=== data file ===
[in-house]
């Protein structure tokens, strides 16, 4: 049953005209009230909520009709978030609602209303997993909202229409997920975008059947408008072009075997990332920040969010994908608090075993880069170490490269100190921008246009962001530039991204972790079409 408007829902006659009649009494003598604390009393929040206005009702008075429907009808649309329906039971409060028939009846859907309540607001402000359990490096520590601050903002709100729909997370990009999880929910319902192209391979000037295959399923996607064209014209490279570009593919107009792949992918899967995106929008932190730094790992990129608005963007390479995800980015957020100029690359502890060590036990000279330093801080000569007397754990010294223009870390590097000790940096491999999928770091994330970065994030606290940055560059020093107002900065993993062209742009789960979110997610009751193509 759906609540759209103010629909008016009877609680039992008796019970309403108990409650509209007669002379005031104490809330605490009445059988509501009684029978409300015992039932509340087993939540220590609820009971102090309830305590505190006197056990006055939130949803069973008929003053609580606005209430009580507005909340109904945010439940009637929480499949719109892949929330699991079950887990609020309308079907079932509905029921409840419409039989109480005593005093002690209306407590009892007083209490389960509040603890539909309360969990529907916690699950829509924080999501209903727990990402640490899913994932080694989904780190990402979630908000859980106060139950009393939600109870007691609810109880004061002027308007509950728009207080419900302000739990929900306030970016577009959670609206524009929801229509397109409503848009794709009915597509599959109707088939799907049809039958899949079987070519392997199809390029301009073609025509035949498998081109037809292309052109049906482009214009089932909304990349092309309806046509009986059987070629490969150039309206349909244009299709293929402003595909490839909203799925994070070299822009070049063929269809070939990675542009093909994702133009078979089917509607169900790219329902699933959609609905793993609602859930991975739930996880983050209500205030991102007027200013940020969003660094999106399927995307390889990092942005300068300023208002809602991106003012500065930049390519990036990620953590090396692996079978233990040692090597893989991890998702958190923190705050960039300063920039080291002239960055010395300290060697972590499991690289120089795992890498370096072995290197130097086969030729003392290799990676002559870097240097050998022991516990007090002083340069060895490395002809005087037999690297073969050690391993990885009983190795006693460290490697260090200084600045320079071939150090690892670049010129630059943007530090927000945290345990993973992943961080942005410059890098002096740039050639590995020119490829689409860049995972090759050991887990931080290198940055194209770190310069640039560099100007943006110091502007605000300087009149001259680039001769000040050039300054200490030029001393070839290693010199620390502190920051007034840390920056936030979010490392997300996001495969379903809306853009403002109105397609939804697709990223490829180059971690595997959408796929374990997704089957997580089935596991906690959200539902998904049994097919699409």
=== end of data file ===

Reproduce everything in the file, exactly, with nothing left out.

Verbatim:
[in-house]
């Protein structure tokens, strides 16, 4: 049953005209009230909520009709978030609602209303997993909202229409997920975008059947408008072009075997990332920040969010994908608090075993880069170490490269100190921008246009962001530039991204972790079409 408007829902006659009649009494003598604390009393929040206005009702008075429907009808649309329906039971409060028939009846859907309540607001402000359990490096520590601050903002709100729909997370990009999880929910319902192209391979000037295959399923996607064209014209490279570009593919107009792949992918899967995106929008932190730094790992990129608005963007390479995800980015957020100029690359502890060590036990000279330093801080000569007397754990010294223009870390590097000790940096491999999928770091994330970065994030606290940055560059020093107002900065993993062209742009789960979110997610009751193509 759906609540759209103010629909008016009877609680039992008796019970309403108990409650509209007669002379005031104490809330605490009445059988509501009684029978409300015992039932509340087993939540220590609820009971102090309830305590505190006197056990006055939130949803069973008929003053609580606005209430009580507005909340109904945010439940009637929480499949719109892949929330699991079950887990609020309308079907079932509905029921409840419409039989109480005593005093002690209306407590009892007083209490389960509040603890539909309360969990529907916690699950829509924080999501209903727990990402640490899913994932080694989904780190990402979630908000859980106060139950009393939600109870007691609810109880004061002027308007509950728009207080419900302000739990929900306030970016577009959670609206524009929801229509397109409503848009794709009915597509599959109707088939799907049809039958899949079987070519392997199809390029301009073609025509035949498998081109037809292309052109049906482009214009089932909304990349092309309806046509009986059987070629490969150039309206349909244009299709293929402003595909490839909203799925994070070299822009070049063929269809070939990675542009093909994702133009078979089917509607169900790219329902699933959609609905793993609602859930991975739930996880983050209500205030991102007027200013940020969003660094999106399927995307390889990092942005300068300023208002809602991106003012500065930049390519990036990620953590090396692996079978233990040692090597893989991890998702958190923190705050960039300063920039080291002239960055010395300290060697972590499991690289120089795992890498370096072995290197130097086969030729003392290799990676002559870097240097050998022991516990007090002083340069060895490395002809005087037999690297073969050690391993990885009983190795006693460290490697260090200084600045320079071939150090690892670049010129630059943007530090927000945290345990993973992943961080942005410059890098002096740039050639590995020119490829689409860049995972090759050991887990931080290198940055194209770190310069640039560099100007943006110091502007605000300087009149001259680039001769000040050039300054200490030029001393070839290693010199620390502190920051007034840390920056936030979010490392997300996001495969379903809306853009403002109105397609939804697709990223490829180059971690595997959408796929374990997704089957997580089935596991906690959200539902998904049994097919699409």